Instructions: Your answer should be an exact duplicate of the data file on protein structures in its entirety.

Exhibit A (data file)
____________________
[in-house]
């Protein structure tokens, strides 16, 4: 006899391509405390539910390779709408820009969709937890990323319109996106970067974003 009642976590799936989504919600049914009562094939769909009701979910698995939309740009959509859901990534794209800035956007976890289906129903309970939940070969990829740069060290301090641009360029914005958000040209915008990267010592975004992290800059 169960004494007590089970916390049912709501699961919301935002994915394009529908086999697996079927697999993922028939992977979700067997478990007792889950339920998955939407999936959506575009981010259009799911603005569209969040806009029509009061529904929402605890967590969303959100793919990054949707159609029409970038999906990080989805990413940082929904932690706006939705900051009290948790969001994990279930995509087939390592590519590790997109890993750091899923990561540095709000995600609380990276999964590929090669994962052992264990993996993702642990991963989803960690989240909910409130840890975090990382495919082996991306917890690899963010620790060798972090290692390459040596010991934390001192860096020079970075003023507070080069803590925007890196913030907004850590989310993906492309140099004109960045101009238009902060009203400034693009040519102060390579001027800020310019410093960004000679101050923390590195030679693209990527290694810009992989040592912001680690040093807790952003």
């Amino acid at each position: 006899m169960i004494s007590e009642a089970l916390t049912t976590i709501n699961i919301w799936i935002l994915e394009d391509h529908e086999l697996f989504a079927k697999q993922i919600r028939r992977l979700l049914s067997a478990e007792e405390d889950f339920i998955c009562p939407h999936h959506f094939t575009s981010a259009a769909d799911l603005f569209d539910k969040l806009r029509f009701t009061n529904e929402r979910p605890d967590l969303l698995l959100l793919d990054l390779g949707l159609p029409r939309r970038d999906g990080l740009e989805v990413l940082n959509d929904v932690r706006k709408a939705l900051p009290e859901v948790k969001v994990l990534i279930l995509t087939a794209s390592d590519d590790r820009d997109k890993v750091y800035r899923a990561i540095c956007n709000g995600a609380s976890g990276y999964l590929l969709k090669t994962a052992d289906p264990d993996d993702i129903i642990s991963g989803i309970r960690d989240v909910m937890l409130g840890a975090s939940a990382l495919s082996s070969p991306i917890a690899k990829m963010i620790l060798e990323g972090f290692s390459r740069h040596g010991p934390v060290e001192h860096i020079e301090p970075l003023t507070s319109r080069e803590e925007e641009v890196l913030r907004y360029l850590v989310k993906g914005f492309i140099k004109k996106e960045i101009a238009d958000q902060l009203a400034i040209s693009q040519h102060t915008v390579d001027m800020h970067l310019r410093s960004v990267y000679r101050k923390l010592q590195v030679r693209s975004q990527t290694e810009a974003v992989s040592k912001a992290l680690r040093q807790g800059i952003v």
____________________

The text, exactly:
[in-house]
């Protein structure tokens, strides 16, 4: 006899391509405390539910390779709408820009969709937890990323319109996106970067974003 009642976590799936989504919600049914009562094939769909009701979910698995939309740009959509859901990534794209800035956007976890289906129903309970939940070969990829740069060290301090641009360029914005958000040209915008990267010592975004992290800059 169960004494007590089970916390049912709501699961919301935002994915394009529908086999697996079927697999993922028939992977979700067997478990007792889950339920998955939407999936959506575009981010259009799911603005569209969040806009029509009061529904929402605890967590969303959100793919990054949707159609029409970038999906990080989805990413940082929904932690706006939705900051009290948790969001994990279930995509087939390592590519590790997109890993750091899923990561540095709000995600609380990276999964590929090669994962052992264990993996993702642990991963989803960690989240909910409130840890975090990382495919082996991306917890690899963010620790060798972090290692390459040596010991934390001192860096020079970075003023507070080069803590925007890196913030907004850590989310993906492309140099004109960045101009238009902060009203400034693009040519102060390579001027800020310019410093960004000679101050923390590195030679693209990527290694810009992989040592912001680690040093807790952003």
């Amino acid at each position: 006899m169960i004494s007590e009642a089970l916390t049912t976590i709501n699961i919301w799936i935002l994915e394009d391509h529908e086999l697996f989504a079927k697999q993922i919600r028939r992977l979700l049914s067997a478990e007792e405390d889950f339920i998955c009562p939407h999936h959506f094939t575009s981010a259009a769909d799911l603005f569209d539910k969040l806009r029509f009701t009061n529904e929402r979910p605890d967590l969303l698995l959100l793919d990054l390779g949707l159609p029409r939309r970038d999906g990080l740009e989805v990413l940082n959509d929904v932690r706006k709408a939705l900051p009290e859901v948790k969001v994990l990534i279930l995509t087939a794209s390592d590519d590790r820009d997109k890993v750091y800035r899923a990561i540095c956007n709000g995600a609380s976890g990276y999964l590929l969709k090669t994962a052992d289906p264990d993996d993702i129903i642990s991963g989803i309970r960690d989240v909910m937890l409130g840890a975090s939940a990382l495919s082996s070969p991306i917890a690899k990829m963010i620790l060798e990323g972090f290692s390459r740069h040596g010991p934390v060290e001192h860096i020079e301090p970075l003023t507070s319109r080069e803590e925007e641009v890196l913030r907004y360029l850590v989310k993906g914005f492309i140099k004109k996106e960045i101009a238009d958000q902060l009203a400034i040209s693009q040519h102060t915008v390579d001027m800020h970067l310019r410093s960004v990267y000679r101050k923390l010592q590195v030679r693209s975004q990527t290694e810009a974003v992989s040592k912001a992290l680690r040093q807790g800059i952003v």